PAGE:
Theodor Adorno's Minima Moralia: Reflections from Damaged Life

Caren Irr

The contemporaneity working group has been meeting monthly (and sometimes semi-monthly) since 2008. This group of 7-15 faculty and graduate students from humanistic departments discusses theoretical and critical works that illuminate contemporary culture. Sometimes this involves reading classics such as Marx's Capital and asking how or whether they remain pertinent. Other times, we dive into movements such as affect studies or object-oriented ontology and ask what geographies and histories of the present they presume. On a few occasions, we have evaluated works that influenced current events--such as Howe and Strauss's The Fourth Turning, a work much admired by former Trump adviser, Steve Bannon. But, mainly, we assess thesis-driven theoretical writings by authors such as Alain Badiou, Luc Boltanski, David Graeber, Bruno Latour, Mark McGurl, Franco Moretti, and Guy Standing.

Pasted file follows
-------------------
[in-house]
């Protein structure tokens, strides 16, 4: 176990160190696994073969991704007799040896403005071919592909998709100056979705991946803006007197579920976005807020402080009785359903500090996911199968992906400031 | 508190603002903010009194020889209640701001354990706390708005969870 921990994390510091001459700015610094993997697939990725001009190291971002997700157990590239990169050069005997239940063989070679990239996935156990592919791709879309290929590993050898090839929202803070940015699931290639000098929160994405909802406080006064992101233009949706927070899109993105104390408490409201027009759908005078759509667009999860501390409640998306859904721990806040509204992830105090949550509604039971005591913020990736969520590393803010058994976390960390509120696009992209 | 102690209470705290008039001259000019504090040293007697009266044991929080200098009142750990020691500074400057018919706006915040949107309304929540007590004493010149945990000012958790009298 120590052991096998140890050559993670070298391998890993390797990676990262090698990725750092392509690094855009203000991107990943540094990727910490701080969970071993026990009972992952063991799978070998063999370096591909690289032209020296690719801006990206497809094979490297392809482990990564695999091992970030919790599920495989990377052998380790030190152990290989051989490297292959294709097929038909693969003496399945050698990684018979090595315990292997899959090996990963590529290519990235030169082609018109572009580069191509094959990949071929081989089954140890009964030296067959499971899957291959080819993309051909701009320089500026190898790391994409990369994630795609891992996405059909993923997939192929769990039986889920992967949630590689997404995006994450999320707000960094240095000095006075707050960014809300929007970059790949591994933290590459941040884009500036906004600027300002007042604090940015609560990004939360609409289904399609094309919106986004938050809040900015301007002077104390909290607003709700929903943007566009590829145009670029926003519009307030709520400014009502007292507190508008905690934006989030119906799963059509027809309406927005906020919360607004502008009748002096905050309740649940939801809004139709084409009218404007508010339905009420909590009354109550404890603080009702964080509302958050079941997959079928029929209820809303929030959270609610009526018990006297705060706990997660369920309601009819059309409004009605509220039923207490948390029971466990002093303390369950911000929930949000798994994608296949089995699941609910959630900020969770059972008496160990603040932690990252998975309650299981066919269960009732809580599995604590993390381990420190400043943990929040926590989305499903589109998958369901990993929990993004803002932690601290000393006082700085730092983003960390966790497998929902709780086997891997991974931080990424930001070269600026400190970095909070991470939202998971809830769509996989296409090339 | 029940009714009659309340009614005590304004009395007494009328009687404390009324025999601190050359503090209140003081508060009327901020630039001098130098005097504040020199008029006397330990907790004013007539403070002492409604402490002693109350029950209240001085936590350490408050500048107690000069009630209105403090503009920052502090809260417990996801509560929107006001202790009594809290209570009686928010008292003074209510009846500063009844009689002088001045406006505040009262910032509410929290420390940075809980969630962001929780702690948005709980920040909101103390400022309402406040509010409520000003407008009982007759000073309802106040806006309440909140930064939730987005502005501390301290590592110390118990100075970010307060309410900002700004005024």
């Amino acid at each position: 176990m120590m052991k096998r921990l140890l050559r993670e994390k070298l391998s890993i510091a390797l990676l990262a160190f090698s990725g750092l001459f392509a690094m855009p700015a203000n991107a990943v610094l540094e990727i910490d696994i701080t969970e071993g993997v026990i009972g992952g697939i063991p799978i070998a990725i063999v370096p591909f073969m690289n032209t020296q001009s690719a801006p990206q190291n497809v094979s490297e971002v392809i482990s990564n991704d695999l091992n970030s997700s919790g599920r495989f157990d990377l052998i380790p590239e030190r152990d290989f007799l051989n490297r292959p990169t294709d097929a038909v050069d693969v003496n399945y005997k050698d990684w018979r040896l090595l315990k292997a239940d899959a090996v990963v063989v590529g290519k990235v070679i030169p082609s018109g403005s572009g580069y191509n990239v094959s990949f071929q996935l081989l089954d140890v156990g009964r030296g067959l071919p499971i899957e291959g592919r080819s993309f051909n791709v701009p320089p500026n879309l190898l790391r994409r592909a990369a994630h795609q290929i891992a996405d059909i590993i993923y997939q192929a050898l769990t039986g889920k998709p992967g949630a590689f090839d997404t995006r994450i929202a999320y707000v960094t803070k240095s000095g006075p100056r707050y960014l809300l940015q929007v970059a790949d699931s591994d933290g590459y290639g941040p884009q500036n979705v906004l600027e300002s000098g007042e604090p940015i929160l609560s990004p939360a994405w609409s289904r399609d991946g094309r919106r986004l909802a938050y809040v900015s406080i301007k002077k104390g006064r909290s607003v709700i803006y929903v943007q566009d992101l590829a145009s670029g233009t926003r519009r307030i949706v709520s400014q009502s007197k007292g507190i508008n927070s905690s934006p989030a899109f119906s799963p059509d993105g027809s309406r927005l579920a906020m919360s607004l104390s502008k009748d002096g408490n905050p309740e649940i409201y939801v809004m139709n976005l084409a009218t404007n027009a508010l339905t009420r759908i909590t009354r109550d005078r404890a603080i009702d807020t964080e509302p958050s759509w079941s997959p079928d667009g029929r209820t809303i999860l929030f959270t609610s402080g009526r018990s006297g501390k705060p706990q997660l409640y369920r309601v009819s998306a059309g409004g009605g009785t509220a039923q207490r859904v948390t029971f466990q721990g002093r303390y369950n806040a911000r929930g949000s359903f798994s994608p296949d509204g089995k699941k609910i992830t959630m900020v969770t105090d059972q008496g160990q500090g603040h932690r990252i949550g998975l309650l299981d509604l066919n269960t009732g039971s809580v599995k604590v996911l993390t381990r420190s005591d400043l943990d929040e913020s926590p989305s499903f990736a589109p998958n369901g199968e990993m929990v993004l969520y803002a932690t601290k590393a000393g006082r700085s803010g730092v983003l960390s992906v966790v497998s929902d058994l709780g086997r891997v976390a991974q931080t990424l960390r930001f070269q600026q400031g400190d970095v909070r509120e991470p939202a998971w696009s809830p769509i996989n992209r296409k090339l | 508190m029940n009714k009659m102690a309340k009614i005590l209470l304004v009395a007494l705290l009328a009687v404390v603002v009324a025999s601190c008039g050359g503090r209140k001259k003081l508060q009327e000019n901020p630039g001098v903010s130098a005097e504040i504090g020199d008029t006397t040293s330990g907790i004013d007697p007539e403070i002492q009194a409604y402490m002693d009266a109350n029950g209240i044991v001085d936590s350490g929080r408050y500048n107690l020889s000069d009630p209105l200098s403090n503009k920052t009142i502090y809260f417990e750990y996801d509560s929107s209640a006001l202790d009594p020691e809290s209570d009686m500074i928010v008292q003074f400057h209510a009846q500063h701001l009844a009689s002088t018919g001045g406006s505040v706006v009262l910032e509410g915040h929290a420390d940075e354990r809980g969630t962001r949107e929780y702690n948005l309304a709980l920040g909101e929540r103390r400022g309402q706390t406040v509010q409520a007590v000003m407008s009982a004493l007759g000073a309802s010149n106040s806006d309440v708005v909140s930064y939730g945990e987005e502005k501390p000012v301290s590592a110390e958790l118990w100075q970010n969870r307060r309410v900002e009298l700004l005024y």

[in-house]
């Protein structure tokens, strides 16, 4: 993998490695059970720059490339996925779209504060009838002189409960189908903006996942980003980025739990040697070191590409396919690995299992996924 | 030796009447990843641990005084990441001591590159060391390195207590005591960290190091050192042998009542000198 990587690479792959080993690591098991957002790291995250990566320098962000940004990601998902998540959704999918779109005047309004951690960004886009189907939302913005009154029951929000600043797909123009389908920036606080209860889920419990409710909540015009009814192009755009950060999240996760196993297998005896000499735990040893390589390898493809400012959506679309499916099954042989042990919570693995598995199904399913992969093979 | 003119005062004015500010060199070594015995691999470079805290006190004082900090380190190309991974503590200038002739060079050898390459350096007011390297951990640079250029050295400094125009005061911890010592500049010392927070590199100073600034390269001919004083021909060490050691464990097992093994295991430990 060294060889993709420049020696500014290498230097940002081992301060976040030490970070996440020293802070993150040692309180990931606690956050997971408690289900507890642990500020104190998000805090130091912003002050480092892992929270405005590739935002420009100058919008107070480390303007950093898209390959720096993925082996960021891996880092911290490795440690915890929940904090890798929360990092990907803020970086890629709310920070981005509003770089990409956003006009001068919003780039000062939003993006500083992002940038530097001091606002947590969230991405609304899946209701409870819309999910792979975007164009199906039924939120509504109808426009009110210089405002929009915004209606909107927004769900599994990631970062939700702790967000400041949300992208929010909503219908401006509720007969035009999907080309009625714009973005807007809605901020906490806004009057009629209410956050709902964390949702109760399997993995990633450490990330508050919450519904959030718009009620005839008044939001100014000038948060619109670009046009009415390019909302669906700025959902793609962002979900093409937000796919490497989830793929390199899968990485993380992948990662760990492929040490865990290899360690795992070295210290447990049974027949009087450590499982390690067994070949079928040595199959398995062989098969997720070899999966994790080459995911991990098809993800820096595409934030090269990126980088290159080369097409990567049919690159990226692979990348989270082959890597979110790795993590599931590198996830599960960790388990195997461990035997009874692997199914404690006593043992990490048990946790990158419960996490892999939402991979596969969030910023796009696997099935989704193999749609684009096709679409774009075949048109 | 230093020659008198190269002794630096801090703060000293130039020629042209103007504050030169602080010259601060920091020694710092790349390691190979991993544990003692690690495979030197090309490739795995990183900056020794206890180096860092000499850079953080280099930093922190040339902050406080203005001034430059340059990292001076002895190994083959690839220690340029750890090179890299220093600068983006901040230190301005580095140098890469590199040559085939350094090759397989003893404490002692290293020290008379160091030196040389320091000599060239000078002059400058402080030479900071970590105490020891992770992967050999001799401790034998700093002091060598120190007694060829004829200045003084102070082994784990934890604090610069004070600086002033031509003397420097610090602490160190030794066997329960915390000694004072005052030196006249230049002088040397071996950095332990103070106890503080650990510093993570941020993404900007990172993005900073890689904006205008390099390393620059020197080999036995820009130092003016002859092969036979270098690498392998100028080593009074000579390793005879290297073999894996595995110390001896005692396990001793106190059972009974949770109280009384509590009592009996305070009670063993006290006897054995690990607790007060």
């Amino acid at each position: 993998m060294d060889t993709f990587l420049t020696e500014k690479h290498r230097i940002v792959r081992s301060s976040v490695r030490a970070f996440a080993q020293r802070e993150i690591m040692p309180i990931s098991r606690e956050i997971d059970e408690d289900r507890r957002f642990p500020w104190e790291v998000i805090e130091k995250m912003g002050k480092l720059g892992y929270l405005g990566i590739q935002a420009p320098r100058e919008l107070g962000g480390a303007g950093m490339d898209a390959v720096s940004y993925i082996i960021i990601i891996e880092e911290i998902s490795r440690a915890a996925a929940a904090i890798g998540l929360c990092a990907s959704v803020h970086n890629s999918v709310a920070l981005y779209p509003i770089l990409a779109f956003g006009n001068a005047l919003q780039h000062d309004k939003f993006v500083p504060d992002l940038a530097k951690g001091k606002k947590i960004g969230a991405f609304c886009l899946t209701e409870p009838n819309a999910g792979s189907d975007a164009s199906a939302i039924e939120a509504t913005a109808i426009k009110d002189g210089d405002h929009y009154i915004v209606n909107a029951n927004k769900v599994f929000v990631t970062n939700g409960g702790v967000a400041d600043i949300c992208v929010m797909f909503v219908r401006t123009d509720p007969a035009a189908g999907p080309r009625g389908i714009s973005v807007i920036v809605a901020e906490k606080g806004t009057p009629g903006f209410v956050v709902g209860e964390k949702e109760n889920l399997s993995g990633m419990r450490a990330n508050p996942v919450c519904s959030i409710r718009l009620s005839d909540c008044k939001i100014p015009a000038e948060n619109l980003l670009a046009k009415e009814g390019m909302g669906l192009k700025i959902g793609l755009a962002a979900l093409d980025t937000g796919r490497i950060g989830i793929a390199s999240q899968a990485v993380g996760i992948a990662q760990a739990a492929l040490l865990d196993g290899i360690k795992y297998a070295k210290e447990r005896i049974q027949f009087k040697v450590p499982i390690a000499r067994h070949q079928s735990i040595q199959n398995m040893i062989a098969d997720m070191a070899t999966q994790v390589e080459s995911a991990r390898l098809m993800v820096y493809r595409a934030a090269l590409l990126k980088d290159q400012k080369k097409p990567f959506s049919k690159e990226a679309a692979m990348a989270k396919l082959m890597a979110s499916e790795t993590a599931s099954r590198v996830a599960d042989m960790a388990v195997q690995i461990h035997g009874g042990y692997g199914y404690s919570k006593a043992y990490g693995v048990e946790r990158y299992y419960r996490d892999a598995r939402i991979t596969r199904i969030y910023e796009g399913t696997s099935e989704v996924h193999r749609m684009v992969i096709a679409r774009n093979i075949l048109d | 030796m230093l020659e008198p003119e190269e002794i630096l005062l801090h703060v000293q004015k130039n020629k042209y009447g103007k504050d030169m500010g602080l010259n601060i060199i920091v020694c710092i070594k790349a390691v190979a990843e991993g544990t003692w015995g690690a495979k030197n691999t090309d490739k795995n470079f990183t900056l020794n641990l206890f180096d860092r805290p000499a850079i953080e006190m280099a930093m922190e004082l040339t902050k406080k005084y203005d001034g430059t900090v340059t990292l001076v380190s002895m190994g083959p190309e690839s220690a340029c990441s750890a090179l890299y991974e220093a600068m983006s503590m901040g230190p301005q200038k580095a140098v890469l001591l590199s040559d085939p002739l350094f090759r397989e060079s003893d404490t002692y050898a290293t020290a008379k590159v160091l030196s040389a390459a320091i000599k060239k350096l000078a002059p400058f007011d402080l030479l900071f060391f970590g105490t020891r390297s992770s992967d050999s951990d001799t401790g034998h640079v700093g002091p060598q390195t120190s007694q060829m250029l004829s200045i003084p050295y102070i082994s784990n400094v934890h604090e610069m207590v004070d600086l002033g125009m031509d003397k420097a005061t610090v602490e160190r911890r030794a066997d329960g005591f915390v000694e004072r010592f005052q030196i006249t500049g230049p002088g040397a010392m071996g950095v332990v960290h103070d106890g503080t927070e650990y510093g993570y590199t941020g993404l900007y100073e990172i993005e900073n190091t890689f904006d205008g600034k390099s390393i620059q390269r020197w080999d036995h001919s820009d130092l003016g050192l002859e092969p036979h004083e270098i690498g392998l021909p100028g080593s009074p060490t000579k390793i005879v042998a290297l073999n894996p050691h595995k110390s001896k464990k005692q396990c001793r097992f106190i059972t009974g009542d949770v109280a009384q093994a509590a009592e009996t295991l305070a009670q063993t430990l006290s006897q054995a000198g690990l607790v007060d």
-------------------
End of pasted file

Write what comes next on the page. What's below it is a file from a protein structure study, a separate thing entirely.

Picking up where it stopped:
During 2018-19, the group has been doing a sustained close reading of Theodor Adorno's Minima Moralia: Reflections from Damaged Life. We're interrogating the models of critique that Adorno develops as well his concepts of experience, style, massification, and marriage.

This work will culminate in a September 20, 2019 symposium entitled Minima Moralia Today: An Adorno Symposium.